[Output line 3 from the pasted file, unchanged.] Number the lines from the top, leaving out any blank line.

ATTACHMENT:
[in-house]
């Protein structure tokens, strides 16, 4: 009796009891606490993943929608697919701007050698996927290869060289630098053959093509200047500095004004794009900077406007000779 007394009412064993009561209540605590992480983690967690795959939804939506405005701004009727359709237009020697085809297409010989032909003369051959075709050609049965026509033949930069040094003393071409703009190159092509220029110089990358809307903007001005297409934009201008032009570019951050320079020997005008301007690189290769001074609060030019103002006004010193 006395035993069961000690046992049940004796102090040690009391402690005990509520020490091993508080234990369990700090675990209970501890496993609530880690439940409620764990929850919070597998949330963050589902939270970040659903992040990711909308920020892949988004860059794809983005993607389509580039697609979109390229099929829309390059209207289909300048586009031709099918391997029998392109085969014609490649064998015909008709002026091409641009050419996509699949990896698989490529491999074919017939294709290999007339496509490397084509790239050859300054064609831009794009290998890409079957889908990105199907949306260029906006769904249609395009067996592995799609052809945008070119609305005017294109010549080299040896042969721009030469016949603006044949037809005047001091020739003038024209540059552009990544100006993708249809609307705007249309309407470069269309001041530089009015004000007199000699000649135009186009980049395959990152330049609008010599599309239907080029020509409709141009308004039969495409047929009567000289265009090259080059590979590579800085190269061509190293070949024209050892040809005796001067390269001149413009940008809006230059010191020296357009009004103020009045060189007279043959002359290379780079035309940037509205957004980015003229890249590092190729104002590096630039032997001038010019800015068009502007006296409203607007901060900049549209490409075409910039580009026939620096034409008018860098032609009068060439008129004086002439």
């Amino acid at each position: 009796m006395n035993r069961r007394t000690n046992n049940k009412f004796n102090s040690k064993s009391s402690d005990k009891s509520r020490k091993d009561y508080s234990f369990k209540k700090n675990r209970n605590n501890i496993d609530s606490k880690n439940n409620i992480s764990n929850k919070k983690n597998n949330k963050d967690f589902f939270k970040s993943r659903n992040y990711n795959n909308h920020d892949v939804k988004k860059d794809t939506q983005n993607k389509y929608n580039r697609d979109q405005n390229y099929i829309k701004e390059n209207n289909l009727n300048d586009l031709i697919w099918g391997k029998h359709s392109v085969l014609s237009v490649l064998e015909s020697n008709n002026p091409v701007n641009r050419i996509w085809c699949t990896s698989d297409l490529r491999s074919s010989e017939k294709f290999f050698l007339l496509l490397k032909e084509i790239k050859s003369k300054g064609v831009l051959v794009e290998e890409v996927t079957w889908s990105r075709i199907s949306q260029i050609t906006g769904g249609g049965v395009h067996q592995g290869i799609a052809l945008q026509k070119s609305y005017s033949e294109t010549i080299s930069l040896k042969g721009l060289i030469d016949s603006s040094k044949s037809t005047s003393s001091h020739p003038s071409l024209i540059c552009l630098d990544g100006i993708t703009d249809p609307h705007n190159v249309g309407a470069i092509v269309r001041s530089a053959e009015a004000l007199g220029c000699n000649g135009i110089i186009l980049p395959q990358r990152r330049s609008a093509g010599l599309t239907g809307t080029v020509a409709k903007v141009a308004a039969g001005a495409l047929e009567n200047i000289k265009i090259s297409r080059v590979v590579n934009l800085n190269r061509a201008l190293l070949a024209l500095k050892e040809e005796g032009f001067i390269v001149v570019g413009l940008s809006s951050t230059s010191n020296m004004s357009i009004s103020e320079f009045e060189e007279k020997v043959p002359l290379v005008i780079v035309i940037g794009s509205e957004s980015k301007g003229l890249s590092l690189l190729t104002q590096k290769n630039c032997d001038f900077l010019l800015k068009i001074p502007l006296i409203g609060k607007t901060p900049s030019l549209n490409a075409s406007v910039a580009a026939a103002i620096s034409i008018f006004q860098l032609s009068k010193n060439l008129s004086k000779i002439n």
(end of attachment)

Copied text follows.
């Amino acid at each position: 009796m006395n035993r069961r007394t000690n046992n049940k009412f004796n102090s040690k064993s009391s402690d005990k009891s509520r020490k091993d009561y508080s234990f369990k209540k700090n675990r209970n605590n501890i496993d609530s606490k880690n439940n409620i992480s764990n929850k919070k983690n597998n949330k963050d967690f589902f939270k970040s993943r659903n992040y990711n795959n909308h920020d892949v939804k988004k860059d794809t939506q983005n993607k389509y929608n580039r697609d979109q405005n390229y099929i829309k701004e390059n209207n289909l009727n300048d586009l031709i697919w099918g391997k029998h359709s392109v085969l014609s237009v490649l064998e015909s020697n008709n002026p091409v701007n641009r050419i996509w085809c699949t990896s698989d297409l490529r491999s074919s010989e017939k294709f290999f050698l007339l496509l490397k032909e084509i790239k050859s003369k300054g064609v831009l051959v794009e290998e890409v996927t079957w889908s990105r075709i199907s949306q260029i050609t906006g769904g249609g049965v395009h067996q592995g290869i799609a052809l945008q026509k070119s609305y005017s033949e294109t010549i080299s930069l040896k042969g721009l060289i030469d016949s603006s040094k044949s037809t005047s003393s001091h020739p003038s071409l024209i540059c552009l630098d990544g100006i993708t703009d249809p609307h705007n190159v249309g309407a470069i092509v269309r001041s530089a053959e009015a004000l007199g220029c000699n000649g135009i110089i186009l980049p395959q990358r990152r330049s609008a093509g010599l599309t239907g809307t080029v020509a409709k903007v141009a308004a039969g001005a495409l047929e009567n200047i000289k265009i090259s297409r080059v590979v590579n934009l800085n190269r061509a201008l190293l070949a024209l500095k050892e040809e005796g032009f001067i390269v001149v570019g413009l940008s809006s951050t230059s010191n020296m004004s357009i009004s103020e320079f009045e060189e007279k020997v043959p002359l290379v005008i780079v035309i940037g794009s509205e957004s980015k301007g003229l890249s590092l690189l190729t104002q590096k290769n630039c032997d001038f900077l010019l800015k068009i001074p502007l006296i409203g609060k607007t901060p900049s030019l549209n490409a075409s406007v910039a580009a026939a103002i620096s034409i008018f006004q860098l032609s009068k010193n060439l008129s004086k000779i002439n």